Illegal Drug Threat In the past decade, there has been significant growth in the illicit trafficking of drugs throughout the United States. The Houston area continues to be threatened due to the close proximity to the U.S.- Mexico border. Even with the strong law enforcement presence devoted to combating this threat, the quantity of drugs being transported through the region remains staggering. Read more >>
The Dark Wire - Not in Vein
The drugs your kids don't know they're taking - a documentary about open borders and the cartels crossing them to kill our kids.
Due to the growth of drug abuse nationally and as a preventative measure, the Houston HIDTA has created this website, StopDrugs Houston to educate the public about dangerous drug activity and provide a way for residents to report tips to provide leads for law enforcement. This community policing initiative has been designed to help keep our neighborhoods and families safe from illegal drugs and related criminal activity. Read More >>
StopDrugs Houston Media Partners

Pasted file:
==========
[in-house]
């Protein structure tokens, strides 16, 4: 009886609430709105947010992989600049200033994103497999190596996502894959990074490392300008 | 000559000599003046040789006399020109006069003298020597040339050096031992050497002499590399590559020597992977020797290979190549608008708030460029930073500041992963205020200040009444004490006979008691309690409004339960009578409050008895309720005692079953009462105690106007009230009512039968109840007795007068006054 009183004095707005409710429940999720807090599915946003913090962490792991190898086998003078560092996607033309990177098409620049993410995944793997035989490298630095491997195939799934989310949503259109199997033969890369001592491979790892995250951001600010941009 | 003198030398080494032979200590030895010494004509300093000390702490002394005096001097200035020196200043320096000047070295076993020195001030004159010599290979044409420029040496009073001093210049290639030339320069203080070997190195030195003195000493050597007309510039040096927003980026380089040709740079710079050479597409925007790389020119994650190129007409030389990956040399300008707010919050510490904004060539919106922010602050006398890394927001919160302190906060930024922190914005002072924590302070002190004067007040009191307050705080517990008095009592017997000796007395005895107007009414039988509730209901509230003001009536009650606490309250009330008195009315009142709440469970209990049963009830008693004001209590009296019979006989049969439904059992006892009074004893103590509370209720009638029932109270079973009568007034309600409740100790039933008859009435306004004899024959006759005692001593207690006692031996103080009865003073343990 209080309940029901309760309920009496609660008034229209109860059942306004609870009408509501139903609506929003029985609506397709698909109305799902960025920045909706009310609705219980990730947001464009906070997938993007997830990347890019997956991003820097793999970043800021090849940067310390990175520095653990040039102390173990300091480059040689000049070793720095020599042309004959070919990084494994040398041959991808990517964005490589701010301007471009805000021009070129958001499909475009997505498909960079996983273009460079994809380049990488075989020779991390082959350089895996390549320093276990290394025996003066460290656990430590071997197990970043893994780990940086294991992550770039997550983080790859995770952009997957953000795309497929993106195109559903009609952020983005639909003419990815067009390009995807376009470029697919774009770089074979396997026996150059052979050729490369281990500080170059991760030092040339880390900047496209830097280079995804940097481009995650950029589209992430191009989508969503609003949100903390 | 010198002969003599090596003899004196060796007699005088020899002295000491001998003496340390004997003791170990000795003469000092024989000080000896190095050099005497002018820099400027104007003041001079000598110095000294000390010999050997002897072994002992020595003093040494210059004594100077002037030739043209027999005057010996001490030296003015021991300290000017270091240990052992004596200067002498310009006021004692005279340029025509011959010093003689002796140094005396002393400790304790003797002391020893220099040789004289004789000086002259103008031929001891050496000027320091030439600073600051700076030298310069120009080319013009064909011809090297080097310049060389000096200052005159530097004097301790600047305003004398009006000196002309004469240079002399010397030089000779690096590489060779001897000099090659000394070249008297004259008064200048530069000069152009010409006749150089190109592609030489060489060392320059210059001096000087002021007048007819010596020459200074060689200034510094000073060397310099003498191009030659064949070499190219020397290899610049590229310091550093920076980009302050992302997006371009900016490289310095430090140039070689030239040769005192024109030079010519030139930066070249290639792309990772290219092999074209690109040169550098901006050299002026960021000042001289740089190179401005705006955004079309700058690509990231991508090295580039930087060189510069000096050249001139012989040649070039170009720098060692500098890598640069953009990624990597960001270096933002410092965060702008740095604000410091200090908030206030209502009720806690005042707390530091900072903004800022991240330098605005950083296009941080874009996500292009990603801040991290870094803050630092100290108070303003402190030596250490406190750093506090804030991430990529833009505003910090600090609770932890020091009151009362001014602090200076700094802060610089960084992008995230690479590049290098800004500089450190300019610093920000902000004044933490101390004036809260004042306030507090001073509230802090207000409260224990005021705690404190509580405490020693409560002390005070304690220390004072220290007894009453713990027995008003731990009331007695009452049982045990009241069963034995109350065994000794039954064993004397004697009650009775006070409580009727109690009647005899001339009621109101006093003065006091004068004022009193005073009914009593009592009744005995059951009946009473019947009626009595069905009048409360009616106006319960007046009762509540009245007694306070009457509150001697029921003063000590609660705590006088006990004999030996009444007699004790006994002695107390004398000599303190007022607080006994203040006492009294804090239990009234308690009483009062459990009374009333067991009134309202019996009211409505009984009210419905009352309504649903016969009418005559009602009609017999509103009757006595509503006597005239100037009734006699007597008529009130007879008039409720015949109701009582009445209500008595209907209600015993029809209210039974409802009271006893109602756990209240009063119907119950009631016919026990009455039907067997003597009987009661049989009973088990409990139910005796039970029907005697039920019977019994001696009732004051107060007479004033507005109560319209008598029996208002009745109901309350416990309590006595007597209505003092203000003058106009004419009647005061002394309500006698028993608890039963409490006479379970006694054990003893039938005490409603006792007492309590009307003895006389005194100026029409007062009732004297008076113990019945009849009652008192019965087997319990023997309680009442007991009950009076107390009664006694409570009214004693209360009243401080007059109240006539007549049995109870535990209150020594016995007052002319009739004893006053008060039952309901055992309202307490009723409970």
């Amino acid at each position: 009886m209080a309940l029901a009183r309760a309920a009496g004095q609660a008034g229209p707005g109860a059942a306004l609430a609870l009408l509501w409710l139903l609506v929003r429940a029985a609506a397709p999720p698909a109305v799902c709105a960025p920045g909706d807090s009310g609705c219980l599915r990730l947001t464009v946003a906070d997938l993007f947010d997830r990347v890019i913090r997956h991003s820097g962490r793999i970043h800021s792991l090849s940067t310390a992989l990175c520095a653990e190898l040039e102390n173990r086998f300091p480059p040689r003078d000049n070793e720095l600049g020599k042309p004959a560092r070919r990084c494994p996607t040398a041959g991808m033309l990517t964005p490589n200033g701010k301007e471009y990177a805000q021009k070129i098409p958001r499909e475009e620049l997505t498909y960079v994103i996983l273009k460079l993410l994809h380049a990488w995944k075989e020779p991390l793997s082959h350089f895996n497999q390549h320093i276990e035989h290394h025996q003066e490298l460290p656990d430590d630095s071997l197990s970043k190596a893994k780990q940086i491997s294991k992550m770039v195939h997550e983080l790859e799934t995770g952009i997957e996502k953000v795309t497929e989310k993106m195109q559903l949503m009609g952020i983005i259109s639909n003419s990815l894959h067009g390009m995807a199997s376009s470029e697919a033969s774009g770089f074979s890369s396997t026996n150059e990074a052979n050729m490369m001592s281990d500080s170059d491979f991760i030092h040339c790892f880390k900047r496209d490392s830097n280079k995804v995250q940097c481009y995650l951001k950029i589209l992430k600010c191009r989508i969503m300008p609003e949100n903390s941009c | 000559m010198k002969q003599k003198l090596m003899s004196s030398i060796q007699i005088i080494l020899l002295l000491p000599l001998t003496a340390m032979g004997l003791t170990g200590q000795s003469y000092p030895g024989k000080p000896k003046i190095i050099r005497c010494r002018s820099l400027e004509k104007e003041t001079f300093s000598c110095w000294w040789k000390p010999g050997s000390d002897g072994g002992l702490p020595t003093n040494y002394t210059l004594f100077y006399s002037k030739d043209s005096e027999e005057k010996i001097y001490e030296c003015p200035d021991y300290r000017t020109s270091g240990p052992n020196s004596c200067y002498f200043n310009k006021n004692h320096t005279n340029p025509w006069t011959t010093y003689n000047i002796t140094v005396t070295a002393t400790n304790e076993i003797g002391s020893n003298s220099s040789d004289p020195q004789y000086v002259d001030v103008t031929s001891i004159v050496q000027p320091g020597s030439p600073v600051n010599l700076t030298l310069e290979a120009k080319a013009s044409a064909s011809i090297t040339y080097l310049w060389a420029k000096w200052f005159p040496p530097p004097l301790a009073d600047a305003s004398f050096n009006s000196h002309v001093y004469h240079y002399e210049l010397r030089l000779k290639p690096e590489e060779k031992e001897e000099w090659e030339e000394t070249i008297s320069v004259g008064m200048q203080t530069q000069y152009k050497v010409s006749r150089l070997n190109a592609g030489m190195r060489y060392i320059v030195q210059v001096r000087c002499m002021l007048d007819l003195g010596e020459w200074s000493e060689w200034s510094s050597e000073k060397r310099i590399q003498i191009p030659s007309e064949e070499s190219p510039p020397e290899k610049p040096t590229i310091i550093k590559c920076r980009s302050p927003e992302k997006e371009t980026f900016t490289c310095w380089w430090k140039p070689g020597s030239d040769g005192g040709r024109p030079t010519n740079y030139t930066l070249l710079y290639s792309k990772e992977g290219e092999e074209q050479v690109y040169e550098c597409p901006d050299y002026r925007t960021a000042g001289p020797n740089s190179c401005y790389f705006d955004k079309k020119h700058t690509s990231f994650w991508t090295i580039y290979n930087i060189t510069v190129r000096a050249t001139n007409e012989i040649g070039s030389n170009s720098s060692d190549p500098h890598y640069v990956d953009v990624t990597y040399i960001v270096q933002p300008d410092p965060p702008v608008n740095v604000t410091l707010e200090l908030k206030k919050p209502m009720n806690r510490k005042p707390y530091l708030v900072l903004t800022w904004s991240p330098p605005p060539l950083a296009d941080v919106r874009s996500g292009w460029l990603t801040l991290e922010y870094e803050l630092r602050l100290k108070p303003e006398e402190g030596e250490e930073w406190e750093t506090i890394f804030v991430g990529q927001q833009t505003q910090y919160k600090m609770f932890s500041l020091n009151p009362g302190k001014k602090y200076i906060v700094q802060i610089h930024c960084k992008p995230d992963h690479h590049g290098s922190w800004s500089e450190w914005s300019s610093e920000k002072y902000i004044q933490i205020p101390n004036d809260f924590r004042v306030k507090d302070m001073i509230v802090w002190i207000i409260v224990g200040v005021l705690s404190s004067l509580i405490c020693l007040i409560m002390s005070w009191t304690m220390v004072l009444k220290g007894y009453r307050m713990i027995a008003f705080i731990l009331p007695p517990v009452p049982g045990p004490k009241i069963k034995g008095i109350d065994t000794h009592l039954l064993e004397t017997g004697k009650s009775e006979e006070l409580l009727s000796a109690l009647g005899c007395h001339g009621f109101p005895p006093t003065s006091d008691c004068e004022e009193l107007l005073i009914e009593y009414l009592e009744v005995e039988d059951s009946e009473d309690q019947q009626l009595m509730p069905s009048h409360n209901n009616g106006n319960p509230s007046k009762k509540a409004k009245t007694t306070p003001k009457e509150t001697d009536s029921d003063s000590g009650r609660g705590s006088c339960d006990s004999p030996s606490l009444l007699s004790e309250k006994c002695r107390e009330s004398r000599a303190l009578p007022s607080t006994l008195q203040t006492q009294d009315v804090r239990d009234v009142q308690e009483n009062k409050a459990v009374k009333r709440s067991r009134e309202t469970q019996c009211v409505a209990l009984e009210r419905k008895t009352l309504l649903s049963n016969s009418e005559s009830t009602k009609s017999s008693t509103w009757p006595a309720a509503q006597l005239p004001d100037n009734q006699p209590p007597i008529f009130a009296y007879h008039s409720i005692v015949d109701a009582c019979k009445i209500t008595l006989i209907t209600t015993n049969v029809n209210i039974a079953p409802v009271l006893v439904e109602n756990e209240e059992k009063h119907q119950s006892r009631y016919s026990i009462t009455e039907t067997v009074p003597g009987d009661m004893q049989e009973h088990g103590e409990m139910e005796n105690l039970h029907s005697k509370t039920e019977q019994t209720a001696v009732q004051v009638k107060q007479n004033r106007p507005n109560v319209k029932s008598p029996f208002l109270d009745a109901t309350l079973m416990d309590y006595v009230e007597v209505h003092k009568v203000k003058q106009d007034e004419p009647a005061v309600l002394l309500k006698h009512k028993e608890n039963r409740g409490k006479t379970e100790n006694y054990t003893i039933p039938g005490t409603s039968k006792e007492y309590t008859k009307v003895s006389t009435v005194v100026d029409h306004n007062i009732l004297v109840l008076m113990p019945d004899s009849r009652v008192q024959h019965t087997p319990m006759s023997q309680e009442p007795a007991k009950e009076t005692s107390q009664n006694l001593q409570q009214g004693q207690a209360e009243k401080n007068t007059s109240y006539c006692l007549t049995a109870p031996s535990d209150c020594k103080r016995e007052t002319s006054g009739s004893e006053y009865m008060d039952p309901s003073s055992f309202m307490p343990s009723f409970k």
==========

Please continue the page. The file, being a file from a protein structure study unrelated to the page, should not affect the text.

Report Drug Crimes Help us identify drug related crimes within our community by submitting an anonymous tip. Click on the button below to submit a tip.
A clever marketing campaign has led you to believe marijuana is safe. See how marijuana has evolved. The darkside of the marijuana industry. Addiction, evironmental destruction, THC extraction, and the marketing towards today's youth. Click here for trailer or see full documentary below.
Under The Influence? Warning Signs Signs that let you know whether or not someone you know might be using drugs. Learn more >>
So You Think You Want To Try Drugs? If you think using drugs is a good idea, you need to learn how drugs affect every aspect of your life. The consequences are simply not worth the temporary feelings drugs offer. Learn more >>
COVID-19: Potential Implications for Individuals with Substance Use Disorders
As people across the U.S. and the rest of the world contend with coronavirus disease 2019 (COVID-19), the research community should be alert to the possibility that it could hit some populations with substance use disorders (SUDs) particularly hard. Because it attacks the lungs, the coronavirus that causes COVID-19 could be an especially serious threat to those who smoke tobacco or marijuana or who vape. People with opioid use disorder (OUD) and methamphetamine use disorder may also be vulnerable due to those drugs’ effects on respiratory and pulmonary health. Additionally, individuals with a substance use disorder are more likely to experience homelessness or incarceration than those in the general population, and these circumstances pose unique challenges regarding transmission of the virus that causes COVID-19. All these possibilities should be a focus of active surveillance as we work to understand this emerging health threat. <<Full